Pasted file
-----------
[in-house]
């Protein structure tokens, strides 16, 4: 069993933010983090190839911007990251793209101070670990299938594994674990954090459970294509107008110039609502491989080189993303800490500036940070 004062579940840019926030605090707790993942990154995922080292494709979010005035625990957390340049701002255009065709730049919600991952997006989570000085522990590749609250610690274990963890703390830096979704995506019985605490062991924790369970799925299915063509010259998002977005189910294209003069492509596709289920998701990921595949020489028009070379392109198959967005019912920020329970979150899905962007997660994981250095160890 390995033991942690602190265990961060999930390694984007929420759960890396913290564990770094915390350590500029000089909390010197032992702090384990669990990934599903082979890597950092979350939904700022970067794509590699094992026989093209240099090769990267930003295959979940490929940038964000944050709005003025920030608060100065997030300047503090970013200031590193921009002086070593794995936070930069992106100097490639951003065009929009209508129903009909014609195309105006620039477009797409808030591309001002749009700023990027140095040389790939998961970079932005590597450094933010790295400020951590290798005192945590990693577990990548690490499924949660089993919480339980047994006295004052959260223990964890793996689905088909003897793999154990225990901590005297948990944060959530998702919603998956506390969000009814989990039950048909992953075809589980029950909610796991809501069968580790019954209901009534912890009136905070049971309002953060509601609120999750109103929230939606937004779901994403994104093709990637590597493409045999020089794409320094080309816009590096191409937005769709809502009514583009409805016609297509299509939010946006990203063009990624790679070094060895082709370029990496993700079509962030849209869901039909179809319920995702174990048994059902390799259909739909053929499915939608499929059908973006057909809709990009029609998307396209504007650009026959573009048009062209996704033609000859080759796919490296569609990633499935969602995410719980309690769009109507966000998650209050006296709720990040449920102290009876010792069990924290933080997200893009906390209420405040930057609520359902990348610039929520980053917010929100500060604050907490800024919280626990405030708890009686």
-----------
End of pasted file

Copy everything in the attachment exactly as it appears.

[in-house]
């Protein structure tokens, strides 16, 4: 069993933010983090190839911007990251793209101070670990299938594994674990954090459970294509107008110039609502491989080189993303800490500036940070 004062579940840019926030605090707790993942990154995922080292494709979010005035625990957390340049701002255009065709730049919600991952997006989570000085522990590749609250610690274990963890703390830096979704995506019985605490062991924790369970799925299915063509010259998002977005189910294209003069492509596709289920998701990921595949020489028009070379392109198959967005019912920020329970979150899905962007997660994981250095160890 390995033991942690602190265990961060999930390694984007929420759960890396913290564990770094915390350590500029000089909390010197032992702090384990669990990934599903082979890597950092979350939904700022970067794509590699094992026989093209240099090769990267930003295959979940490929940038964000944050709005003025920030608060100065997030300047503090970013200031590193921009002086070593794995936070930069992106100097490639951003065009929009209508129903009909014609195309105006620039477009797409808030591309001002749009700023990027140095040389790939998961970079932005590597450094933010790295400020951590290798005192945590990693577990990548690490499924949660089993919480339980047994006295004052959260223990964890793996689905088909003897793999154990225990901590005297948990944060959530998702919603998956506390969000009814989990039950048909992953075809589980029950909610796991809501069968580790019954209901009534912890009136905070049971309002953060509601609120999750109103929230939606937004779901994403994104093709990637590597493409045999020089794409320094080309816009590096191409937005769709809502009514583009409805016609297509299509939010946006990203063009990624790679070094060895082709370029990496993700079509962030849209869901039909179809319920995702174990048994059902390799259909739909053929499915939608499929059908973006057909809709990009029609998307396209504007650009026959573009048009062209996704033609000859080759796919490296569609990633499935969602995410719980309690769009109507966000998650209050006296709720990040449920102290009876010792069990924290933080997200893009906390209420405040930057609520359902990348610039929520980053917010929100500060604050907490800024919280626990405030708890009686």